Security researchers at Imperva reported finding hundreds of vulnerable Docker hosts that were being exploited by miners of a little-known cryptocurrency called Monero.
The researchers, Vitaly Simonovich and Ori Nakar, wrote in a blog post that currency miners were relying on a Docker runC vulnerability discovered in early February (later patched by Docker Inc.) in combination with an exposed remote Docker API.
The Docker remote API is often considered an efficient way for developers to control a remote Docker host. But the researchers noted, “with this great power comes a great risk – if the control gets into the wrong hands your entire network can be in danger.”
Imperva ran a test in early February that found more than 3,822 hosts with the remote API exposed publicly, of which about 400 were accessible. Further analysis revealed that a majority of the 400 were running a cryptocurrency miner for the Monero currency. Monero transactions are basically hidden, making it “nearly impossible to track the source, amount, or destination of a transaction,” the researchers added.
Simonovich noted that Docker issued a security update for the CVE-2019-5736 runC container vulnerability on Feb. 11. Docker also published information on how to secure the remote API daemon. Simonovich added, however, that threats still exist for companies that fail to secure internet-facing services.
“The fact that only about 400 out of 3,822 [Docker hosts] were accessible means that most of the users follow best practices,” he said. “On the other hand, those who fail to secure their internet-facing services get punished by hackers who exploit it for their needs” such as cryptomining or using the server as a proxy for further attacks.
The Docker container platform was originally designed by Docker Inc. before being moved into the open source community. Docker containers have been downloaded 85 billion times in the six-year history of the company, an indication of the potential scope of the cryptomining threat. The runC specification is an Open Container Initiative (OCI) runtime used in Docker Engine and containerd.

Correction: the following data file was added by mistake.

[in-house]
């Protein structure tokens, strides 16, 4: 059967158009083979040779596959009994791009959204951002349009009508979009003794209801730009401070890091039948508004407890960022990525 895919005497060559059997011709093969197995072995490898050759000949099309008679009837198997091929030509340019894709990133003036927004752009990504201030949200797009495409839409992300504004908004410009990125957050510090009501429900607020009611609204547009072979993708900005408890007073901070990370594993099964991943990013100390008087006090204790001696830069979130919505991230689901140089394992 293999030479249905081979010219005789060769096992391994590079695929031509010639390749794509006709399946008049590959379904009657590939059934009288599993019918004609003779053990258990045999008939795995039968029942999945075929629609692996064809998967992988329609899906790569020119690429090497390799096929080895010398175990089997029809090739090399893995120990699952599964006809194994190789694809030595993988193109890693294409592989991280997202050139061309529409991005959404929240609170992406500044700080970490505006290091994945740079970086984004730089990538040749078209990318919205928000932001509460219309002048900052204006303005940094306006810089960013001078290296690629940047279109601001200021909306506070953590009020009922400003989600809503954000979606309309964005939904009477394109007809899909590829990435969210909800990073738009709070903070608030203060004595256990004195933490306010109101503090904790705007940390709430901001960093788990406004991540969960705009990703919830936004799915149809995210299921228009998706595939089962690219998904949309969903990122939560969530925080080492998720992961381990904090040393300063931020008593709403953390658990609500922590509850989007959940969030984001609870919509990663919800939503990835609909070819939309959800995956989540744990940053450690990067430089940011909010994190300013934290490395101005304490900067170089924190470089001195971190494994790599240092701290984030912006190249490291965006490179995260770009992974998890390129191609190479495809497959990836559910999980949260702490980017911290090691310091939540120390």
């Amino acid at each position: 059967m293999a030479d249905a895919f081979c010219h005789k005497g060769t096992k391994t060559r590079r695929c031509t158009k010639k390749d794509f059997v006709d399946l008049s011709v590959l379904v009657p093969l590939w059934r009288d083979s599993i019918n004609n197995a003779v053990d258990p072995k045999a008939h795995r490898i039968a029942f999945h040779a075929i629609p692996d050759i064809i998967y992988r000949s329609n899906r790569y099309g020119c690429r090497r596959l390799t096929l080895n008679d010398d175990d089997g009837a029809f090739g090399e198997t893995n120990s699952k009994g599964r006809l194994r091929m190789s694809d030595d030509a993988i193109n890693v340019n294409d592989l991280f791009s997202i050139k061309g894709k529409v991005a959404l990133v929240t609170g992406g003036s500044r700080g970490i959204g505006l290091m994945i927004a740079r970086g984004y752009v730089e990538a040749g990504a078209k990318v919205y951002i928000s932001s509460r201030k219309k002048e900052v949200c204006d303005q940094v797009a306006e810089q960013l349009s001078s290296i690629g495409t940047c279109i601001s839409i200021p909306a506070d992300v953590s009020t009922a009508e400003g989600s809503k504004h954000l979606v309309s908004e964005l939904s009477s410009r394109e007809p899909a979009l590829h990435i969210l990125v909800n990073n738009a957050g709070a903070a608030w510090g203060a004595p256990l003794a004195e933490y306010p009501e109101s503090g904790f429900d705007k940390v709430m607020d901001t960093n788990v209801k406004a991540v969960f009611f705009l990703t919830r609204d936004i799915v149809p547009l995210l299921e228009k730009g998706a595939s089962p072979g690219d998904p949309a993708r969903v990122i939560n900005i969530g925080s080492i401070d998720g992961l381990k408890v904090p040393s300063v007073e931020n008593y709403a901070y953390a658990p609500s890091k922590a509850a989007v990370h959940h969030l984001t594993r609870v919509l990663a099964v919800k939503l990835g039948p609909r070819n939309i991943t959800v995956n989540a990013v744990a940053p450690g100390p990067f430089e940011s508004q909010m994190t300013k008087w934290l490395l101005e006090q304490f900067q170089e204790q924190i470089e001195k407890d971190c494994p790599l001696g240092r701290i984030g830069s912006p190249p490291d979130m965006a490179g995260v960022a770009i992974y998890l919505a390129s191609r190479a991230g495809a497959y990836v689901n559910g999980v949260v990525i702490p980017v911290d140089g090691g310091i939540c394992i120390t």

A Docker Inc. spokeswoman said the vulnerability was not specific to Docker. She explained to SDxCentral that exposing the API over HTTP is disabled by default. “Someone would have to specifically enable it to be vulnerable,” she said. “This is something that Docker consistently advices against in our documentation and as a part of security best practices.”
Imperva agreed that exposing the API publicly can be dangerous, but also useful and can even be required by third-party apps like Portainer, a management user interface for Docker. “You have to make sure to create security controls that allow only trusted sources to interact with Docker API,” the Imperva blog adds.
Imperva plans to release a cloud discovery tool for network and security admins to help them discover and detect publicly-accessible ports inside of Amazon Web Services (AWS) account, scanning for both instances and containers.
Gartner analyst Avivah Litan said the Imperva discovery is another example of the need for companies to be careful how they configure ways for people to get into their systems. “You have to guard the doors to the outside and have no single control,” she said in an interview. “You have to have layered security.”
Litan recommended companies create privileged access management to “make sure that legitimate users can perform operations with tools like two-factor authentication and analytics to make sure to look at somebody’s behavior once inside the network.”
“The continuous authentication concept has been around for years, but people still don’t implement it,” she said.
Imperva’s discovery “was not shocking, but just another example of a vulnerability,” Litan added. “However, if it happens to you, it’s pretty critical.”